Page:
# When to use sudo in macOS?

I saw some command line with sudo for using on macOS. I have seen it even used for NPM installs. I am under the impression that using sudo is discouraged for macOS.

When do I use sudo in macOS?

• Sudo runs the command as super user, so it's used when the command needs super user privileges. Is this what you are asking? – NoahL Apr 2 '17 at 20:42

sudo is not discouraged on MacOS it is much to be preferred to the alternative which is to su to another user especially root. It is discouraged to set up root so you can login or su to it.

Normally you can only write to files in directories you have write acces to.

If you need to write to a file that is not ina directory owned by you your will not usually have permission. e.g. /usr/local/bin can only be written to by root.

If you need to copy a file to a protected directory - as the npm install does you have to ask for more privileges. Adding sudo before a command means that the command is run as if root was running it anmd so the command can write to /usr/local/bin

sudo can be used to run as any user by using the -u parameter.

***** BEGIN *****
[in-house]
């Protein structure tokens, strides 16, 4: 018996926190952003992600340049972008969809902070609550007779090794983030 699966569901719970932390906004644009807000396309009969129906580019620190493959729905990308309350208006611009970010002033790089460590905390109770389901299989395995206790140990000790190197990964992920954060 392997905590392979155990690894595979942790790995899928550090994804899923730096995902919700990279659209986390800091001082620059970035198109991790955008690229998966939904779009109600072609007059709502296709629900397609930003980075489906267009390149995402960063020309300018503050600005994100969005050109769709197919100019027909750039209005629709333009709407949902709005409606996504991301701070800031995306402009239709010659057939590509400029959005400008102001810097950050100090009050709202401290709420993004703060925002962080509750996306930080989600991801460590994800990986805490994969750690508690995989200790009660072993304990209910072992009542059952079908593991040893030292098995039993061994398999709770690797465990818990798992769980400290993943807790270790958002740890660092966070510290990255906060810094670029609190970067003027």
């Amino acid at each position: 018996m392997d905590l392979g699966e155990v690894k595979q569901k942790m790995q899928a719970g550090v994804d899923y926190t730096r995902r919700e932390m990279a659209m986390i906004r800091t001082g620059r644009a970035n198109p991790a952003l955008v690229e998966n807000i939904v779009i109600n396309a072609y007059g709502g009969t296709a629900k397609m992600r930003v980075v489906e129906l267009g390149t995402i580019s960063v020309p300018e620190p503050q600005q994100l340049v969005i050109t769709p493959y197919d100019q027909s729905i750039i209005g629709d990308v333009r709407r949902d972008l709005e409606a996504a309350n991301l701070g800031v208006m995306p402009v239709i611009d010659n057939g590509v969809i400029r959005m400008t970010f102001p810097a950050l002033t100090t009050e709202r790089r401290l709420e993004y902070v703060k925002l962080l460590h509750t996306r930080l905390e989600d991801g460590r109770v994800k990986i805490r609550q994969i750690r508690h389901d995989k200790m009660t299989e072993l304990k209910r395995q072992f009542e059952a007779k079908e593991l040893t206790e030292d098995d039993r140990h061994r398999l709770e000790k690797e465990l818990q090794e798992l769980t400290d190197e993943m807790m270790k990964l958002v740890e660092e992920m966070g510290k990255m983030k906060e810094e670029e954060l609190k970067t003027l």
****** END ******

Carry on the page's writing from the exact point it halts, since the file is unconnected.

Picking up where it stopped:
sudo originally meant superuser do (and then got generalized to "substitute user do"), so what you are asking is when do I have to use the admin account.

Well, the answer is simple, when the installation doesn't work without extended access rights (primarily because files need to get written into directories not writable by standard users), just type sudo !! to rerun the command but with the admin account.

PS: Some npm package will need sudo, some won't, so there is no clear answer to your question, but just use it when you think the admin right will be needed

Using sudo is not discouraged especially on Macs.

In general, you should not use sudo when not absolutely necessary. This goes for all platforms, not just Macs.

sudo is used to execute one or more commands with elevated privileges - perhaps even super user (root) privileges. Used sparingly as needed it is a vital tool for every systems administrator.